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Four City Elders Counsel Upland To Dispense With Pension Liability

By   /   April 19, 2014  /   Comments Off

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SBSentinel.com-Four Upland residents with extensive financial management and business management experience have called upon the Upland City Council to move ahead with city employee pension reform and workforce reductions.

. All four expressed the view that if the city does not make meaningful, substantial and immediate inroads on the amount of money it is shelling out to cover the cost of employing nonproductive personnel as well as the pensions of workers no longer employed by the city, it will in the next three to four years be forced to declare bankruptcy.

Bob Nelson, a certified public accountant and former chief financial officer for Star Medical who has taught cost and management accounting at Chaffey College, was chosen as a member of the city of Upland’s financial advisory task force last fall. 

At that time he warned of the city’s growing unfunded pension liability and called for various steps to redress the situation, including imposing a hiring freeze on city staff, which he said would prevent the city from incurring any further future pensioners while efforts to rein in pension costs are ongoing.

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The full task force, however, rejected that suggestion.

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This week, on April 14, Nelson came before the city council, using the four minutes allotted to anyone wishing to speak on items of civic import during the public comment portion of the meeting.

. Nelson noted that the council was scheduled, later that evening, to approve a 19.2 percent sewer rate increase after setting in motion last month a 22 percent water rate increase. He noted that the city manager has signaled his intent to set aside a reserve fund equal to 28 percent of the city’s $39.6 million general fund.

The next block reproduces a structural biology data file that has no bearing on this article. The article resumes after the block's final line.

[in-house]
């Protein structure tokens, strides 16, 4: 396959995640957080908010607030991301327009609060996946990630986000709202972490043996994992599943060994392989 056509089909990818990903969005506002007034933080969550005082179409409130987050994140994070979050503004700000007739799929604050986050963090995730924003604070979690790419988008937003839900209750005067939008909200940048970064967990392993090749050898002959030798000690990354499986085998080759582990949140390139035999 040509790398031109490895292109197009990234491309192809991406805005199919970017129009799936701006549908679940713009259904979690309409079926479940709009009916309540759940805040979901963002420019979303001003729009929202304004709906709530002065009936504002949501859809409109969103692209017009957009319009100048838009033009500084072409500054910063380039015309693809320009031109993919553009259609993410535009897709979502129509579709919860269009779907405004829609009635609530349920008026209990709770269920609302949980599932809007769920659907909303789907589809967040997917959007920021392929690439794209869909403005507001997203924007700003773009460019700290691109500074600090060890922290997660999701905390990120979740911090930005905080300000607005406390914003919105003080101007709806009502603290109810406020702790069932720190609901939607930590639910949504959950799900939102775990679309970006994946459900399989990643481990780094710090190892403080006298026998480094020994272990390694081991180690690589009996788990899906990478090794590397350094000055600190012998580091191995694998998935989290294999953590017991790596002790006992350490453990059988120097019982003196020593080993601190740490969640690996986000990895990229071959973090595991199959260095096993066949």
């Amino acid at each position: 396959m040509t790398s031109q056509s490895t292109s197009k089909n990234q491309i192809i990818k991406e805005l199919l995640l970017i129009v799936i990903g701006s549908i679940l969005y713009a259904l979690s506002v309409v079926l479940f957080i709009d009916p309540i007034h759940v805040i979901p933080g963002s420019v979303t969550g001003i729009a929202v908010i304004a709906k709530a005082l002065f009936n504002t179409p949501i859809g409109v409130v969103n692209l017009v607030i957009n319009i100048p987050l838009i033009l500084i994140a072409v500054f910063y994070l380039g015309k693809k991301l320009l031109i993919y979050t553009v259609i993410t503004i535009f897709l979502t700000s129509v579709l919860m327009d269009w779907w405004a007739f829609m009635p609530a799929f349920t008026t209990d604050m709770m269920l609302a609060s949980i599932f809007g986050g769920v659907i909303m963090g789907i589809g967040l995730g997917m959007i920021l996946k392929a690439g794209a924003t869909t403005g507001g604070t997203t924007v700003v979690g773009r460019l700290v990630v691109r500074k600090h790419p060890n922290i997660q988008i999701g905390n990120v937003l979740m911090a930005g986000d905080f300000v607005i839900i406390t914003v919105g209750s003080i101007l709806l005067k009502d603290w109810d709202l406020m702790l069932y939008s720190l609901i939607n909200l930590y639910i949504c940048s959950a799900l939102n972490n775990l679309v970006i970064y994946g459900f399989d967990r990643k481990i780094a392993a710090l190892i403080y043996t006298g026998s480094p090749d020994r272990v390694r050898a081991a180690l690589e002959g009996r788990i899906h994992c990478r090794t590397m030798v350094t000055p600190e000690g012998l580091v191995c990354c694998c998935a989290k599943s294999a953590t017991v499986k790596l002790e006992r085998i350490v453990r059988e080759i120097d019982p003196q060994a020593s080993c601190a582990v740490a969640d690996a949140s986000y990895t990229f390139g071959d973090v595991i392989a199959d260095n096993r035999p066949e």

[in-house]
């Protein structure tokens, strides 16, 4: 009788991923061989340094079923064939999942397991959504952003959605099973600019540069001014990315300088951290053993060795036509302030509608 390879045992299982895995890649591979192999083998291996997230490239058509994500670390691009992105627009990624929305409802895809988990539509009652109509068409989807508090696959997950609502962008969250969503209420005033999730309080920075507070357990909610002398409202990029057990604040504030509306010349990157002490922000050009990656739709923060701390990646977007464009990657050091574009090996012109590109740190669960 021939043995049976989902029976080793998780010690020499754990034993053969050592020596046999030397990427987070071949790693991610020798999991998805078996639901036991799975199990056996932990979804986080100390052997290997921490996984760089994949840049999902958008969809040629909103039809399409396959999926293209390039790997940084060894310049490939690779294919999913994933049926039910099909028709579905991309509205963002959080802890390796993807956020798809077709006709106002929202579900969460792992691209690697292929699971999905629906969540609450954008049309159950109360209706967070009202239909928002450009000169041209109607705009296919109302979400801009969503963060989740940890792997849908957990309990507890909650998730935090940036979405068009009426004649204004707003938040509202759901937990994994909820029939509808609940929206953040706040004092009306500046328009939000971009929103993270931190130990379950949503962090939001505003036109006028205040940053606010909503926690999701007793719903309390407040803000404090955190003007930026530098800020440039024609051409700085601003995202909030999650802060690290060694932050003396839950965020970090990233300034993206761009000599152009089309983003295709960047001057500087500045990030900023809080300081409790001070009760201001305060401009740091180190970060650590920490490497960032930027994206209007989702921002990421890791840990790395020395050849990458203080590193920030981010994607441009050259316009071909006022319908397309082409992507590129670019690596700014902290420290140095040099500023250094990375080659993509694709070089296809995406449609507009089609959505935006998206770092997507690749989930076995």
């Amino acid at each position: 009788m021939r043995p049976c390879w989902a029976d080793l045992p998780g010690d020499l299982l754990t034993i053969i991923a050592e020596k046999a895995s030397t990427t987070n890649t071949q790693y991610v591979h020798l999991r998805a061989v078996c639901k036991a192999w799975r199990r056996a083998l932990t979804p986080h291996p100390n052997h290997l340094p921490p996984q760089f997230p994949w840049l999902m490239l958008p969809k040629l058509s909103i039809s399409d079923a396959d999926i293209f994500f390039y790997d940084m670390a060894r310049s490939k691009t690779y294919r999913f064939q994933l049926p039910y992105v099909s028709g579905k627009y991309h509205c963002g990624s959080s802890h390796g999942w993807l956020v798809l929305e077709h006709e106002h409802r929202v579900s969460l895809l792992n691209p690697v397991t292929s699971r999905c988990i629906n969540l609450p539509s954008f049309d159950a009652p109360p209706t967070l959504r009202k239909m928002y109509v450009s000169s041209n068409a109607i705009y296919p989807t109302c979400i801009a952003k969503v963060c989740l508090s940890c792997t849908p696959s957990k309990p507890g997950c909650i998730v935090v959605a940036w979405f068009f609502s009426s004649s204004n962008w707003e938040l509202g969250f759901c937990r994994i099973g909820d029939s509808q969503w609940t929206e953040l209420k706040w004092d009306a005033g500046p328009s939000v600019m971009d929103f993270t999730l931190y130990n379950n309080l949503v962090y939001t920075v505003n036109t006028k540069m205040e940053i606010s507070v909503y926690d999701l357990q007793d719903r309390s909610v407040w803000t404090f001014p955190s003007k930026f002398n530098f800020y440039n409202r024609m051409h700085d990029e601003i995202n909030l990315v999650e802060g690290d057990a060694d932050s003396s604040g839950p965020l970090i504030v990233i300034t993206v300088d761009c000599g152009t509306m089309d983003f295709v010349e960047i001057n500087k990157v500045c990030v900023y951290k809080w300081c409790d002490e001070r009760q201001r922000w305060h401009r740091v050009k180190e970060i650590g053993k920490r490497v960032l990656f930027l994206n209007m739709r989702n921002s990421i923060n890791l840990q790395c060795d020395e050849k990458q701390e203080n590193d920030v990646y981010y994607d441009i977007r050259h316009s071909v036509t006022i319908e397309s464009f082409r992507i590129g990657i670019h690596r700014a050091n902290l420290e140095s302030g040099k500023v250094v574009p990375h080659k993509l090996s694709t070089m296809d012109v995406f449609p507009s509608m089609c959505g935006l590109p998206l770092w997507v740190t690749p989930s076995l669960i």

. While Nelson said the effort to set aside reserves was laudable, he expressed skepticism that the money to fill that reserve fund could be produced.

. “Where is this cash cow coming from?” he asked. “We have this sewer rate increase, then water rate increases. Next, you will be considering a sales tax increase of one half of one percent. Where does it stop?”

. Nelson warned that any new revenues the city takes in will be immediately eaten up by increased pension costs as more city employees retire.

. “The city’s deficit is driven in large part by its pension obligation,” he told the Sentinel after the meeting. To read more>LINK

 

 

The fire fee is a bad tax, not just because of the unnecessary burden it places on taxpayers, but because it is horribly inefficient to collect. From the beginning, the process of collecting the Fire Prevention Fee has been lengthy and expensive, proving it is a poor method for funding CAL-FIRE’s fire prevention efforts.

Unfortunately, this month the third round of Fire Prevention Fee bills began going out with the new rate of $152.33 (or $117.33 for the 97% who live in a local fire protection district). This set of bills will be for the 2013-14 fiscal year. Approximately 10,000 bills will be sent each day in alphabetical order by county. This marks the first time the BOE has sent two billings in the same fiscal year.

Remember, in order to be eligible for a refund under the lawsuit against the fire fee, property owners must protest every billing by timely filing a new Petition for Redetermination.

You can find a copy of the billing schedule at

- See more at: http://www.flashreport.org/blog/2014/03/21/fire-fee-update-a-bad-tax-gets-worse/#sthash.Ly2iqy53.dpuf

The fire fee is a bad tax, not just because of the unnecessary burden it places on taxpayers, but because it is horribly inefficient to collect. From the beginning, the process of collecting the Fire Prevention Fee has been lengthy and expensive, proving it is a poor method for funding CAL-FIRE’s fire prevention efforts.

Unfortunately, this month the third round of Fire Prevention Fee bills began going out with the new rate of $152.33 (or $117.33 for the 97% who live in a local fire protection district). This set of bills will be for the 2013-14 fiscal year. Approximately 10,000 bills will be sent each day in alphabetical order by county. This marks the first time the BOE has sent two billings in the same fiscal year.

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